Phase Microscopy 

Is it worth having?

The 'Nuts and Bolts' for the prospective user 

By Paul James UK

Epithelium cell ( Cheek ) using x100 oil phase objective
Much has been written on this subject, and there are easily found webpages describing the intricacies of phase contrast techniques in microscopy. There is therefore no point in repeating the theories here, but I can of course add some personal issues.

Ultra brief explanation of what Phase Contrast is

Phase contrast microscopy was contrived to improve contrast in the imagery of protoplasmic subjects. It effectively exaggerates the subtle refractive index gradients present within cells such as protozoans, and also within their surrounding medium such as water. This causes total or partial alterations of the phase shift of light which is interpreted as various levels of light intensity. Therefore delicate living membranes can be seen with much greater ease.

Some Myths aired

1) Those who feel they'd like to buy phase contrast equipment might understandably expect that a phase contrast microscope is too specialized an instrument, and therefore not suited to general brightfield or darkfield observations as well. The simple fact is that the designers of phase microscopes have thought carefully about this and provide both phase and brightfield facilities in the one instrument. Thus a phase microscope is capable of providing brightfield imagery by merely making very simple alterations to the substage, which takes seconds to accomplish.

This is a Zeiss phase condenser with the top cover 

removed for clarity. Notice the 7 apertures, 3 for the phase

annuli such at 'A', 3 spare for user experimentation, and 

the all important brightfield aperture. All that is required

is that the disc be turned to use the appropriate aperture.

2) Observing in brightfield or phase requires only the substage to be adjusted, thus the phase objective is perfectly capable of yielding quality imagery in brightfield too. Theoretically the circular annuli inside phase objectives will mar the image quality in brightfield, but this is so small an effect that it can be genuinely ignored. Non phase objectives therefore are not required on the phase microscope to observe in brightfield or darkfield.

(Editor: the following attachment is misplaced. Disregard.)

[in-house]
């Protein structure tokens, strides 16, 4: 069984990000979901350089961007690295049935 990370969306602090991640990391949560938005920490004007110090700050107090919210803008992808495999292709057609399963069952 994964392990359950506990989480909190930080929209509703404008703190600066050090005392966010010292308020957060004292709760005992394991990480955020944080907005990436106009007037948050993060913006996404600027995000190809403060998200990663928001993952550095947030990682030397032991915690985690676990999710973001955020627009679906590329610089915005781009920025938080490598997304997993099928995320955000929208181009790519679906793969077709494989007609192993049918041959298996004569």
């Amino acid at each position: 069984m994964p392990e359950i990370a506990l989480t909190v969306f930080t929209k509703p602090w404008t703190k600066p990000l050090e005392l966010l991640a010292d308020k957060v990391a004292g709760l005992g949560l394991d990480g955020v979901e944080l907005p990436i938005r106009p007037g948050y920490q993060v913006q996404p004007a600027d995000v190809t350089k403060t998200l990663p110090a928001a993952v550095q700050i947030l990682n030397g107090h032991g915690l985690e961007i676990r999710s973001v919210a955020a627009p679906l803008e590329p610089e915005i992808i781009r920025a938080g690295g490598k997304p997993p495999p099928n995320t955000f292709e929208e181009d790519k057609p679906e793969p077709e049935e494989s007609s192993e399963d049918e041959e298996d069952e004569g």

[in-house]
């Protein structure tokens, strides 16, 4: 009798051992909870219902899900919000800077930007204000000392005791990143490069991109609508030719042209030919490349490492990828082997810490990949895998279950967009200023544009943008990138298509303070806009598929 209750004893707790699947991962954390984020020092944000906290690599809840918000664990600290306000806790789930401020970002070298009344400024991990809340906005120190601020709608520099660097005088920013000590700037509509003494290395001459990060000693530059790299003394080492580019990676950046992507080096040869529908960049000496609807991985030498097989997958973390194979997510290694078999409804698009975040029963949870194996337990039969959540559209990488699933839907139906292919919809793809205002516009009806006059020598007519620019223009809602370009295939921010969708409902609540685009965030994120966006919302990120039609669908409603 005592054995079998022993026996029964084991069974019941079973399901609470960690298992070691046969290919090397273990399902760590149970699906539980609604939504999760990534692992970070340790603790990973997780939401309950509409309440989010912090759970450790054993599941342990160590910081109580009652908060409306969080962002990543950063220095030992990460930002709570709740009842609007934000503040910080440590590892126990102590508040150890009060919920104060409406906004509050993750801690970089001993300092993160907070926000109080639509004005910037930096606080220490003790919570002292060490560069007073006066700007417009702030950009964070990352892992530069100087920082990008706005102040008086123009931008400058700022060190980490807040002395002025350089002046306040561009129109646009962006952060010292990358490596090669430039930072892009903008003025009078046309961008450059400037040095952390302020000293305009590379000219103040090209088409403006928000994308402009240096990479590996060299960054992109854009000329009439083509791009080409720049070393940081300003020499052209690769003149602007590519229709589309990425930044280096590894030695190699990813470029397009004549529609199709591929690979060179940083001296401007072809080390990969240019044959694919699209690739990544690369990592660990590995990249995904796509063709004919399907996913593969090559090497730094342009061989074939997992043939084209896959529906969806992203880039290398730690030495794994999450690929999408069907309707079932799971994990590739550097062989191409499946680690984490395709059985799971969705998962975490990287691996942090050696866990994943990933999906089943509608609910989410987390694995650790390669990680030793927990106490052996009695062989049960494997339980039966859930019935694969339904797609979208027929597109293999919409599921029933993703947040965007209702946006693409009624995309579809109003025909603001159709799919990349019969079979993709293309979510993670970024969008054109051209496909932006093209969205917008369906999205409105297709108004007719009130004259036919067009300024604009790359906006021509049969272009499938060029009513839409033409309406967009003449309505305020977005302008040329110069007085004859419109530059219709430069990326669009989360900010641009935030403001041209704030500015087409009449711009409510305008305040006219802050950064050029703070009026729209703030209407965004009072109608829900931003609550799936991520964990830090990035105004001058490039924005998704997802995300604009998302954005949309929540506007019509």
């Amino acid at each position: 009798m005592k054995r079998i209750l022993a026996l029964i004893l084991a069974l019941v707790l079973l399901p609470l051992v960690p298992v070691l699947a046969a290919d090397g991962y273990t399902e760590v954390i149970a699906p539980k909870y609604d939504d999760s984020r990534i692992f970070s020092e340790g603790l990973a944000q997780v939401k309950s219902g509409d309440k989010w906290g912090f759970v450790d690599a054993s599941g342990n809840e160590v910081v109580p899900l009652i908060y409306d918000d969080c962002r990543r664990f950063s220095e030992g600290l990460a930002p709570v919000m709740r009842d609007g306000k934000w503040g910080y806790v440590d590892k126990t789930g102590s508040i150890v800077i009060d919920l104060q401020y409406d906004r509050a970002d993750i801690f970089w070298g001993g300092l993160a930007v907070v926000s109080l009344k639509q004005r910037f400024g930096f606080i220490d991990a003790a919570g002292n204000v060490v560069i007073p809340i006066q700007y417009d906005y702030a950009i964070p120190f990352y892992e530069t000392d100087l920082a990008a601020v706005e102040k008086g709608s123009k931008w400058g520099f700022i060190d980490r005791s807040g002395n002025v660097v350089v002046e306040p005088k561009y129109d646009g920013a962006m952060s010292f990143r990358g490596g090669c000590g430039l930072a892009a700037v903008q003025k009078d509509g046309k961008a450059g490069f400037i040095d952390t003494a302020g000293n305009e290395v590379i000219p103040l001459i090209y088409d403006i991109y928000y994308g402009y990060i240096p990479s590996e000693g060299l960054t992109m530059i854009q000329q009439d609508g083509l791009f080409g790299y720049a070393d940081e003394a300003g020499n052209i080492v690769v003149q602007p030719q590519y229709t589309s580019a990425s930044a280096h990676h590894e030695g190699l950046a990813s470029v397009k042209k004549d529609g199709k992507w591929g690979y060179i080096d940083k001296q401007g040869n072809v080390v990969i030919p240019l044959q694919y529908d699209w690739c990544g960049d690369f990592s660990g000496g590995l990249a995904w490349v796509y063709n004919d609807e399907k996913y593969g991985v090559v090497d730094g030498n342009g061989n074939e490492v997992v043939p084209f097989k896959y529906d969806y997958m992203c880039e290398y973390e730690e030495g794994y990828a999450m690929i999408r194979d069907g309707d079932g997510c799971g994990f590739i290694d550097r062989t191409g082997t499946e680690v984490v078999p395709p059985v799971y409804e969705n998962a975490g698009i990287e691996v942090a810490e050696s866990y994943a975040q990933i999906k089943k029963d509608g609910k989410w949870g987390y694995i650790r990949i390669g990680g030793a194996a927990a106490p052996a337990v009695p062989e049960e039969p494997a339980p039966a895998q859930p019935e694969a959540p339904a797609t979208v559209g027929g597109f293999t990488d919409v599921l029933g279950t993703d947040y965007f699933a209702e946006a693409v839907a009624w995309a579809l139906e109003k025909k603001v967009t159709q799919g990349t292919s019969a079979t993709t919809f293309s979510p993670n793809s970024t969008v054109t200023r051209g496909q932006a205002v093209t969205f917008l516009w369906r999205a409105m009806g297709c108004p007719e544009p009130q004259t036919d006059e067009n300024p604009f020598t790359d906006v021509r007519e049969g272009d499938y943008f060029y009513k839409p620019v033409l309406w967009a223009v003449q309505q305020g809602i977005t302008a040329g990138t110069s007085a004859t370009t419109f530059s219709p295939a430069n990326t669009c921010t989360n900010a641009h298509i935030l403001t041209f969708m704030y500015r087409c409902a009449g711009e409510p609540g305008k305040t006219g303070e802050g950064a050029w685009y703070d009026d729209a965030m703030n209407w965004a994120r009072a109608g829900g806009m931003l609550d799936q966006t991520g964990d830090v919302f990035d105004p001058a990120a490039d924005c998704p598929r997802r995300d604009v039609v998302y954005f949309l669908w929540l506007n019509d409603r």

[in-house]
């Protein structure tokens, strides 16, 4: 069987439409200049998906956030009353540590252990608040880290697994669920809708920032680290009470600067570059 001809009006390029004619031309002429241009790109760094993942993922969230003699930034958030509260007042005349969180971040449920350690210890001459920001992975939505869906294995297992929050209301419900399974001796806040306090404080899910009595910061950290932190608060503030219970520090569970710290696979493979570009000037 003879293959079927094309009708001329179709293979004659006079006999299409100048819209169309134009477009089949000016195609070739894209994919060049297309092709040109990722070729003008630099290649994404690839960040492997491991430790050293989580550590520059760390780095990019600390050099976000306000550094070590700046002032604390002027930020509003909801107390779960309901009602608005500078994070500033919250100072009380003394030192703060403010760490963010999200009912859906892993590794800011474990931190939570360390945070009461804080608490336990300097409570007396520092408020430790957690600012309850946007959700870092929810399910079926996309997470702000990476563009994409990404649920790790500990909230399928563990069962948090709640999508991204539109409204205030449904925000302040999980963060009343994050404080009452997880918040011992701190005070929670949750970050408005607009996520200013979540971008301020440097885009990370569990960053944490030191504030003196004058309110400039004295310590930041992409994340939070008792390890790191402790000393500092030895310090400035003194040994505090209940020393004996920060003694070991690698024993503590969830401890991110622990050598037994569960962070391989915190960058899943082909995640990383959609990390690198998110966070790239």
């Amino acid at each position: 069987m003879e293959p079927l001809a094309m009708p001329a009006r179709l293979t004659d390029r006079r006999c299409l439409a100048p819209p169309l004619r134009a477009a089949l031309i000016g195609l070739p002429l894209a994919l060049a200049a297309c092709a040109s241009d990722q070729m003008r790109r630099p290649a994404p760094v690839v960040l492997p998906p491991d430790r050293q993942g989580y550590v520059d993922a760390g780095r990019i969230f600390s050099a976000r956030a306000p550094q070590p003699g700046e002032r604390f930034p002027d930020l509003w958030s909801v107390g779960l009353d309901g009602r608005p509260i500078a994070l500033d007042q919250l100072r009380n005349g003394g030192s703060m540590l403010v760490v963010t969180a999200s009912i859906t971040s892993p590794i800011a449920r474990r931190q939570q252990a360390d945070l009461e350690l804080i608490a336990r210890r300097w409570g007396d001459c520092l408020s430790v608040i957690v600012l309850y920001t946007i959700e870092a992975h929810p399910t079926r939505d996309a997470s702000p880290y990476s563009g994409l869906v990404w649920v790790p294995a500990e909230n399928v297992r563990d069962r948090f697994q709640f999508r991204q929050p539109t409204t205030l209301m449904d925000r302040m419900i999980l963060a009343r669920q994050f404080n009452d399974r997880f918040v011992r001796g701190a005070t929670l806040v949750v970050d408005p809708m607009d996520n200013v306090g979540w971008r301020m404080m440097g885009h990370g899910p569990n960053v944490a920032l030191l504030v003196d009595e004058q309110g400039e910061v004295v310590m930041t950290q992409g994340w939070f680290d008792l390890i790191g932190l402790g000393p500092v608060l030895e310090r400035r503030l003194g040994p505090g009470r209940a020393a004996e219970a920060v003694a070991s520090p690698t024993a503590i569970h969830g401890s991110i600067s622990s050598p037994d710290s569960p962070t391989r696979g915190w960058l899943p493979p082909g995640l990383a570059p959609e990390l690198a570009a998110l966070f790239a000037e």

3) The substage condenser in commonly available phase instruments is usually of Abbe form and serves phase and brightfield equally well. You might see a battery of phase objectives which includes the x 100 oil immersion, yet the maximum aperture of the condenser might be about 0.9 na. In phase configuration this apparent limiting of NA for the x100 oil lens is not such an impediment, because phase contrast enhancement is at work. When used in brightfield however, this limiting aperture of 0.9 na is noticeable as it would be through any brightfield 'scope.

Adjusting Phase Facilities

In use, phase requires that the observer must be aware of the alignment of the annuli in the substage and objective. This requires a 'focussing telescope' which temporarily replaces an eyepiece so that the annuli in the substage can be aligned with the objective, which takes only seconds to accomplish.

Typical focusing phase telescope
Telescope view of annuli :-
Misaligned annuli Aligned
Lastly, the condenser's vertical placement may need to be changed to make sure that the substage annulus does not overlap the objective's :-
Aligned, 
but condenser needs raising or lowering
Phase in Use

Those seeking a little assistance when searching for protoplasmic life in pond water will enjoy the benefits of phase contrast. Added to this is the convenience of being able to switch from brightfield to phase in a few seconds, thus allowing the observer the luxury of being able to choose the best viewing technique to suit the subject matter in hand.

Phase contrast is not a perfect solution to contrast enhancement, as Differential Interference Contrast ( DIC ) is arguably superior, but at a greater cost to the amateur. Phase contrast is however a relatively simple technique in actual use, and being also commonly available, it ranks as the contender for improving contrast for the amateur.

Here are 2 images to show the effects of phase contrast in entirely different situations :-

Actinophorus (x400) Phase contrast improves 

rendering of radial axils.

Drone fly's eye (x80).

Phase used here to reveal lenses. 

Summary

Without doubt phase contrast is a significant aid to image making in the microscope, and the real decision about whether to invest in this is ultimately a financial one.


All comments to the author Comments to the author sent via our contacts page quoting page url plus : ('pjames','')">Paul James are welcomed

 

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Published in the August 2002 edition of Micscape Magazine.

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